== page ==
Last December Ludovic Morlot paired the Seattle Symphony’s traditional year-end offering of Beethoven’s Ninth Symphony with music by Astor Piazzolla. This year instead the music director yielded the Benaroya Hall podium to a guest conductor from just down the road, who presented by contrast a program devoted exclusively to Austro-German classics.
Carlos Kalmar, who was born in Uruguay to parents from Austria, now lives in Portland, where he is in his 11th highly successful season as music director of the Oregon Symphony. A prodigally gifted conductor, he has a stylistic range that stretches impressively from those classics to various areas of the contemporary repertoire, encompassing such special enthusiasms as the 20th-century Englishman Ralph Vaughan Williams, two of whose symphonies he has recorded.
Kalmar’s program opened with a work about as distant in style as possible from Piazzolla. But Brahms was no less inventive in the field of rhythm than the Argentine tango master. Given his penchant for metrical flexibility, it was natural that he should have chosen to base a set of variations on a theme (formerly attributed to Haydn, but now known just as an anonymous composer’s “Saint Anthony Chorale”) that is laid out in five-measure phrases rather than the more familiar fours.
Brahms added copious rhythmic variants of his own to those of the theme itself, and all of these were expertly negotiated by Kalmar. He drew some subtly fined-away phrases from the orchestra, along with irresistible verve and delicacy in fast and slow music alike.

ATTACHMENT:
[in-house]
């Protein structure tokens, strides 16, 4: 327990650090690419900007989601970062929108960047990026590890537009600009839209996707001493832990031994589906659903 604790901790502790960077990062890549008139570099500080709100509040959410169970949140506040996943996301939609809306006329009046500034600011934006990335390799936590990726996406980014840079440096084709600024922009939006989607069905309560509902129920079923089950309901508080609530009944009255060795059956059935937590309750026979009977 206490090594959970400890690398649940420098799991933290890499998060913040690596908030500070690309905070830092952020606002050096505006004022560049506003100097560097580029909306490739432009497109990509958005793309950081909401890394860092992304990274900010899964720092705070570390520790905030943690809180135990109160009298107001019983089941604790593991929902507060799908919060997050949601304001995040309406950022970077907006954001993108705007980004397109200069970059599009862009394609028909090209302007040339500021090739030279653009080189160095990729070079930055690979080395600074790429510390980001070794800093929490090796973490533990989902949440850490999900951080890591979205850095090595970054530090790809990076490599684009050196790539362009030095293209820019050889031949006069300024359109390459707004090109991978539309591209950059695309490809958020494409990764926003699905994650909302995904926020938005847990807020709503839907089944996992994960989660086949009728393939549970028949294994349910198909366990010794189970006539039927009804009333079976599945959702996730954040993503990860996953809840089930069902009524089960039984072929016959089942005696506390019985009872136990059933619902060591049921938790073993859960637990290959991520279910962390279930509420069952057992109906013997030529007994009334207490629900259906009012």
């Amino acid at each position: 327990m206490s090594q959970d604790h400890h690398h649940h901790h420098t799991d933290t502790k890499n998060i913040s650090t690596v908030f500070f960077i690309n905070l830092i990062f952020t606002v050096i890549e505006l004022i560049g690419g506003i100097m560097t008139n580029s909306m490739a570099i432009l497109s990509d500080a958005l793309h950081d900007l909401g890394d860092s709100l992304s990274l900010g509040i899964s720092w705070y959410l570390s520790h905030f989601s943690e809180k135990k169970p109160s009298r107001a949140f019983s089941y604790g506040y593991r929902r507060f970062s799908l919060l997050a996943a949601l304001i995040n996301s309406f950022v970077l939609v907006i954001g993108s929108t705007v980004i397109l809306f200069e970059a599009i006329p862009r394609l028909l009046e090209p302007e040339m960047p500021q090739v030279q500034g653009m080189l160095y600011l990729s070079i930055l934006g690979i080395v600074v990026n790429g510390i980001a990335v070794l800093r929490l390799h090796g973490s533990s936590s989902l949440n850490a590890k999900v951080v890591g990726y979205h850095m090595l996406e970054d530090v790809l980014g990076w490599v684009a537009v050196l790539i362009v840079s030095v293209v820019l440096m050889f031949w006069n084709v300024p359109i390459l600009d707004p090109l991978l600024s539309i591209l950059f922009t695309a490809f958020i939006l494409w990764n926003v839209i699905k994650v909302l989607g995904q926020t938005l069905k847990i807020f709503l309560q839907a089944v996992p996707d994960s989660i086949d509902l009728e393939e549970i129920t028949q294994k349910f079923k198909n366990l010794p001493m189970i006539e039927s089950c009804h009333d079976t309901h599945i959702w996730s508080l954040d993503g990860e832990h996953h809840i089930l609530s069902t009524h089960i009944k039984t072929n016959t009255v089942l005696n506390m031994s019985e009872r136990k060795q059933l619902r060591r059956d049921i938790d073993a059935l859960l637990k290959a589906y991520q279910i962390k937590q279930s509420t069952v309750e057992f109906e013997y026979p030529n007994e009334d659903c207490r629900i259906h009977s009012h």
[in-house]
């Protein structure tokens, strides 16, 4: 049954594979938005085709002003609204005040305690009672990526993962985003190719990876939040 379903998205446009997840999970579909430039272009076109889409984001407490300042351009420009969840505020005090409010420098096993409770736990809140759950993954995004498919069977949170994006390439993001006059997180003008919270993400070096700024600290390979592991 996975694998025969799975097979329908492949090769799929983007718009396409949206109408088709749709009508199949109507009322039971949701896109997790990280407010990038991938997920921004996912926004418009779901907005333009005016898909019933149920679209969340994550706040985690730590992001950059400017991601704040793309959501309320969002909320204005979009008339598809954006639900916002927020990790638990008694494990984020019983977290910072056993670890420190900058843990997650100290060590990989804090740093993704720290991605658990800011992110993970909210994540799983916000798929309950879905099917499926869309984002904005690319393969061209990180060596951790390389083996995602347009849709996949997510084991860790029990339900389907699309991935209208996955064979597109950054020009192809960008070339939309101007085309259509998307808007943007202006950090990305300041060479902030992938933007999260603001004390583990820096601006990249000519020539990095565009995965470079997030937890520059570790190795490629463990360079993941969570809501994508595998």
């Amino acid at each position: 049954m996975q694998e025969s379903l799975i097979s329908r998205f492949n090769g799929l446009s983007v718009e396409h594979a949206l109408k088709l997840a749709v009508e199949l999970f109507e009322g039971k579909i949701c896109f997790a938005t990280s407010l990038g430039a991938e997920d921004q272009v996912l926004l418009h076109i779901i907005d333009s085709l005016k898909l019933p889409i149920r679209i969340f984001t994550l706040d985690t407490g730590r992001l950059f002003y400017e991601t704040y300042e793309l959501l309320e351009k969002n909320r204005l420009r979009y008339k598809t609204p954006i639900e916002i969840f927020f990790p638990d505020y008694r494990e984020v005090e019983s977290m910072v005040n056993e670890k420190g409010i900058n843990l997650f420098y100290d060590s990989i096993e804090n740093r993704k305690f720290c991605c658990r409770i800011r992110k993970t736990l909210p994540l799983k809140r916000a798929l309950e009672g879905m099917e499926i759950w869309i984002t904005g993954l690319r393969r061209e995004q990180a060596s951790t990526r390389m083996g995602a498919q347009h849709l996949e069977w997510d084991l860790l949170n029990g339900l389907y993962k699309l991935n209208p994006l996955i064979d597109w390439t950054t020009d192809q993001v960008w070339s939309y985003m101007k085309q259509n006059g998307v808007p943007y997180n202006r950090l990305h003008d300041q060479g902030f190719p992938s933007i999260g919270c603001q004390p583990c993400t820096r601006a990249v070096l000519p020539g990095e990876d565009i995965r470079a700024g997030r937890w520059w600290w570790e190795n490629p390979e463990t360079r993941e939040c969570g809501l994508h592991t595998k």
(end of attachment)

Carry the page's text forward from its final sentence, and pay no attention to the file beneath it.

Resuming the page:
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After intermission, his deployment of a classical-looking string section of only about 30 players – unusually small forces for a modern performance of Beethoven’s “Choral” Symphony – served to remove conventional big-orchestra mystique from the work, without stripping it of mystery. The modesty of the forces onstage revealed a good deal of textural detail that often goes for nothing. The conductor took plenty of risks, demanding extreme pianissimos at times and setting some uncompromisingly rapid tempos, but in performing Beethoven of all composers the sense of danger is a value in itself. In the finale, Kalmar’s highly individual phrasing of the low-strings recitatives that “reject” earlier themes to prepare for the arrival of the famous “Ode to Joy” tune was vividly and aptly operatic.
With five string principals absent, the string playing demonstrated the Seattle Symphony’s strength in depth. Graceful horn solos from Jeff Fair, Zartouhi Dombourian-Eby’s whirling piccolo scales, crisp timpani incursions by Michael Crusoe, and much incisive work from the trumpets and trombones provided orchestral thrills in abundance. The vocal soloists did well enough, though their four voices didn’t blend effectively (which it’s very hard to know when you’re hiring them may turn out to be the case), and Joseph Crnko’s Seattle Symphony Chorale coped splendidly with Beethoven’s near-impossible vocal demands.
Altogether, this was a fresh and stimulating take on a work whose interpretation can too easily decline into routine. Allowing art to be a product of its time, created by recognizable and individual human beings, enhances rather than diminishes universality.
Bernard Jacobson: firstname.lastname@example.org